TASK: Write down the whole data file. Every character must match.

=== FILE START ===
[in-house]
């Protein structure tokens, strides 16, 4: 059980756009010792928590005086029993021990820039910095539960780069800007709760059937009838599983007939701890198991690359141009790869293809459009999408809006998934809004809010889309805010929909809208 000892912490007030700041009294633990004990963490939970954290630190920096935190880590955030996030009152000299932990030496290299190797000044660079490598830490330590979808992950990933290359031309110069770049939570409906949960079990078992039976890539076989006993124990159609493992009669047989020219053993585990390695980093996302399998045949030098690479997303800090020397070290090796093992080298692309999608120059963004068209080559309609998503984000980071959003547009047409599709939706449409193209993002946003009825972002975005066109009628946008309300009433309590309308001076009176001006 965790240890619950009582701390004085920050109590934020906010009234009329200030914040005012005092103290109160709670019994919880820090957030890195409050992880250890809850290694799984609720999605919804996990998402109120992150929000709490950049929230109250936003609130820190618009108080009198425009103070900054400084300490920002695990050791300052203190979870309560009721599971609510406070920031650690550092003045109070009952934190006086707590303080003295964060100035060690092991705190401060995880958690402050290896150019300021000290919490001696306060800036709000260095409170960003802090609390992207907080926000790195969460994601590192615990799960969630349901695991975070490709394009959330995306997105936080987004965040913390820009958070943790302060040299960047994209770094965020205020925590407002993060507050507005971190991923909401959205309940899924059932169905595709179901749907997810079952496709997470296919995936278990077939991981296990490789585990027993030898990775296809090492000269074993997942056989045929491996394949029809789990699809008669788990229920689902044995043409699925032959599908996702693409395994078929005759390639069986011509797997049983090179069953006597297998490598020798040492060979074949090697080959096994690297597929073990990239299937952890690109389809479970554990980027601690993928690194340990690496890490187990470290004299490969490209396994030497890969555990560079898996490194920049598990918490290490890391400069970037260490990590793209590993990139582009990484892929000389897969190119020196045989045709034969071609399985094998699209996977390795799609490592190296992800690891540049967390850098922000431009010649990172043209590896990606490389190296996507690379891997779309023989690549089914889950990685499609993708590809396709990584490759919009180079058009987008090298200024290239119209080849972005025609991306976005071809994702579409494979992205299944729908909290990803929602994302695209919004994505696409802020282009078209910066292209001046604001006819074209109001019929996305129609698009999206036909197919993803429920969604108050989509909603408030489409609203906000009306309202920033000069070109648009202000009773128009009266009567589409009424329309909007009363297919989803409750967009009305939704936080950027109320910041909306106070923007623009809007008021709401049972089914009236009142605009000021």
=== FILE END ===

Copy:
[in-house]
């Protein structure tokens, strides 16, 4: 059980756009010792928590005086029993021990820039910095539960780069800007709760059937009838599983007939701890198991690359141009790869293809459009999408809006998934809004809010889309805010929909809208 000892912490007030700041009294633990004990963490939970954290630190920096935190880590955030996030009152000299932990030496290299190797000044660079490598830490330590979808992950990933290359031309110069770049939570409906949960079990078992039976890539076989006993124990159609493992009669047989020219053993585990390695980093996302399998045949030098690479997303800090020397070290090796093992080298692309999608120059963004068209080559309609998503984000980071959003547009047409599709939706449409193209993002946003009825972002975005066109009628946008309300009433309590309308001076009176001006 965790240890619950009582701390004085920050109590934020906010009234009329200030914040005012005092103290109160709670019994919880820090957030890195409050992880250890809850290694799984609720999605919804996990998402109120992150929000709490950049929230109250936003609130820190618009108080009198425009103070900054400084300490920002695990050791300052203190979870309560009721599971609510406070920031650690550092003045109070009952934190006086707590303080003295964060100035060690092991705190401060995880958690402050290896150019300021000290919490001696306060800036709000260095409170960003802090609390992207907080926000790195969460994601590192615990799960969630349901695991975070490709394009959330995306997105936080987004965040913390820009958070943790302060040299960047994209770094965020205020925590407002993060507050507005971190991923909401959205309940899924059932169905595709179901749907997810079952496709997470296919995936278990077939991981296990490789585990027993030898990775296809090492000269074993997942056989045929491996394949029809789990699809008669788990229920689902044995043409699925032959599908996702693409395994078929005759390639069986011509797997049983090179069953006597297998490598020798040492060979074949090697080959096994690297597929073990990239299937952890690109389809479970554990980027601690993928690194340990690496890490187990470290004299490969490209396994030497890969555990560079898996490194920049598990918490290490890391400069970037260490990590793209590993990139582009990484892929000389897969190119020196045989045709034969071609399985094998699209996977390795799609490592190296992800690891540049967390850098922000431009010649990172043209590896990606490389190296996507690379891997779309023989690549089914889950990685499609993708590809396709990584490759919009180079058009987008090298200024290239119209080849972005025609991306976005071809994702579409494979992205299944729908909290990803929602994302695209919004994505696409802020282009078209910066292209001046604001006819074209109001019929996305129609698009999206036909197919993803429920969604108050989509909603408030489409609203906000009306309202920033000069070109648009202000009773128009009266009567589409009424329309909007009363297919989803409750967009009305939704936080950027109320910041909306106070923007623009809007008021709401049972089914009236009142605009000021």